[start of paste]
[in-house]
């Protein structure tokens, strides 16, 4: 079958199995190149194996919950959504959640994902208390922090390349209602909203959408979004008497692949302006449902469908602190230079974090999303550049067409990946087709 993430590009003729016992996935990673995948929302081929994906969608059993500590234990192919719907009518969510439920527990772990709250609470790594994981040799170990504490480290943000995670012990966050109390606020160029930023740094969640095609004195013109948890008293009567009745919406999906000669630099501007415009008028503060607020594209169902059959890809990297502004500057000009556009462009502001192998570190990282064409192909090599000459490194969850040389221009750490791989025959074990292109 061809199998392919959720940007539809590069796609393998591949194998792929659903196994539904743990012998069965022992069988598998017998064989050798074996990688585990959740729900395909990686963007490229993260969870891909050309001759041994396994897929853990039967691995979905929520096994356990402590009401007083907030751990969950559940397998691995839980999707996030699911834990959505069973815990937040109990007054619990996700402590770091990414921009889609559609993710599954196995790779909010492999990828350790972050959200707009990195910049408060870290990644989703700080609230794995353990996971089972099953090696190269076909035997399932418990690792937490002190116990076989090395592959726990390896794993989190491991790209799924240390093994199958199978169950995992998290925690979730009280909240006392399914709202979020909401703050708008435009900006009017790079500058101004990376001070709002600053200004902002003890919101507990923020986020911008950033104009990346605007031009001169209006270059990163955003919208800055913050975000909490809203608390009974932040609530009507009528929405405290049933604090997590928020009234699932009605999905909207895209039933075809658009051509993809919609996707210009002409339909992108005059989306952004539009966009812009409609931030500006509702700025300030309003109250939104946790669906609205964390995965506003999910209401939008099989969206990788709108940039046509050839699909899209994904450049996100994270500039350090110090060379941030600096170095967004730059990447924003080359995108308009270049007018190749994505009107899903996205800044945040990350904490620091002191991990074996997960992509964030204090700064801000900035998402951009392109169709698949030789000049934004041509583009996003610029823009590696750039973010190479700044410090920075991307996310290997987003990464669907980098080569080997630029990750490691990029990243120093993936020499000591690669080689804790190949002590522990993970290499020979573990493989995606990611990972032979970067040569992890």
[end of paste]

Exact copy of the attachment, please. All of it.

[in-house]
């Protein structure tokens, strides 16, 4: 079958199995190149194996919950959504959640994902208390922090390349209602909203959408979004008497692949302006449902469908602190230079974090999303550049067409990946087709 993430590009003729016992996935990673995948929302081929994906969608059993500590234990192919719907009518969510439920527990772990709250609470790594994981040799170990504490480290943000995670012990966050109390606020160029930023740094969640095609004195013109948890008293009567009745919406999906000669630099501007415009008028503060607020594209169902059959890809990297502004500057000009556009462009502001192998570190990282064409192909090599000459490194969850040389221009750490791989025959074990292109 061809199998392919959720940007539809590069796609393998591949194998792929659903196994539904743990012998069965022992069988598998017998064989050798074996990688585990959740729900395909990686963007490229993260969870891909050309001759041994396994897929853990039967691995979905929520096994356990402590009401007083907030751990969950559940397998691995839980999707996030699911834990959505069973815990937040109990007054619990996700402590770091990414921009889609559609993710599954196995790779909010492999990828350790972050959200707009990195910049408060870290990644989703700080609230794995353990996971089972099953090696190269076909035997399932418990690792937490002190116990076989090395592959726990390896794993989190491991790209799924240390093994199958199978169950995992998290925690979730009280909240006392399914709202979020909401703050708008435009900006009017790079500058101004990376001070709002600053200004902002003890919101507990923020986020911008950033104009990346605007031009001169209006270059990163955003919208800055913050975000909490809203608390009974932040609530009507009528929405405290049933604090997590928020009234699932009605999905909207895209039933075809658009051509993809919609996707210009002409339909992108005059989306952004539009966009812009409609931030500006509702700025300030309003109250939104946790669906609205964390995965506003999910209401939008099989969206990788709108940039046509050839699909899209994904450049996100994270500039350090110090060379941030600096170095967004730059990447924003080359995108308009270049007018190749994505009107899903996205800044945040990350904490620091002191991990074996997960992509964030204090700064801000900035998402951009392109169709698949030789000049934004041509583009996003610029823009590696750039973010190479700044410090920075991307996310290997987003990464669907980098080569080997630029990750490691990029990243120093993936020499000591690669080689804790190949002590522990993970290499020979573990493989995606990611990972032979970067040569992890």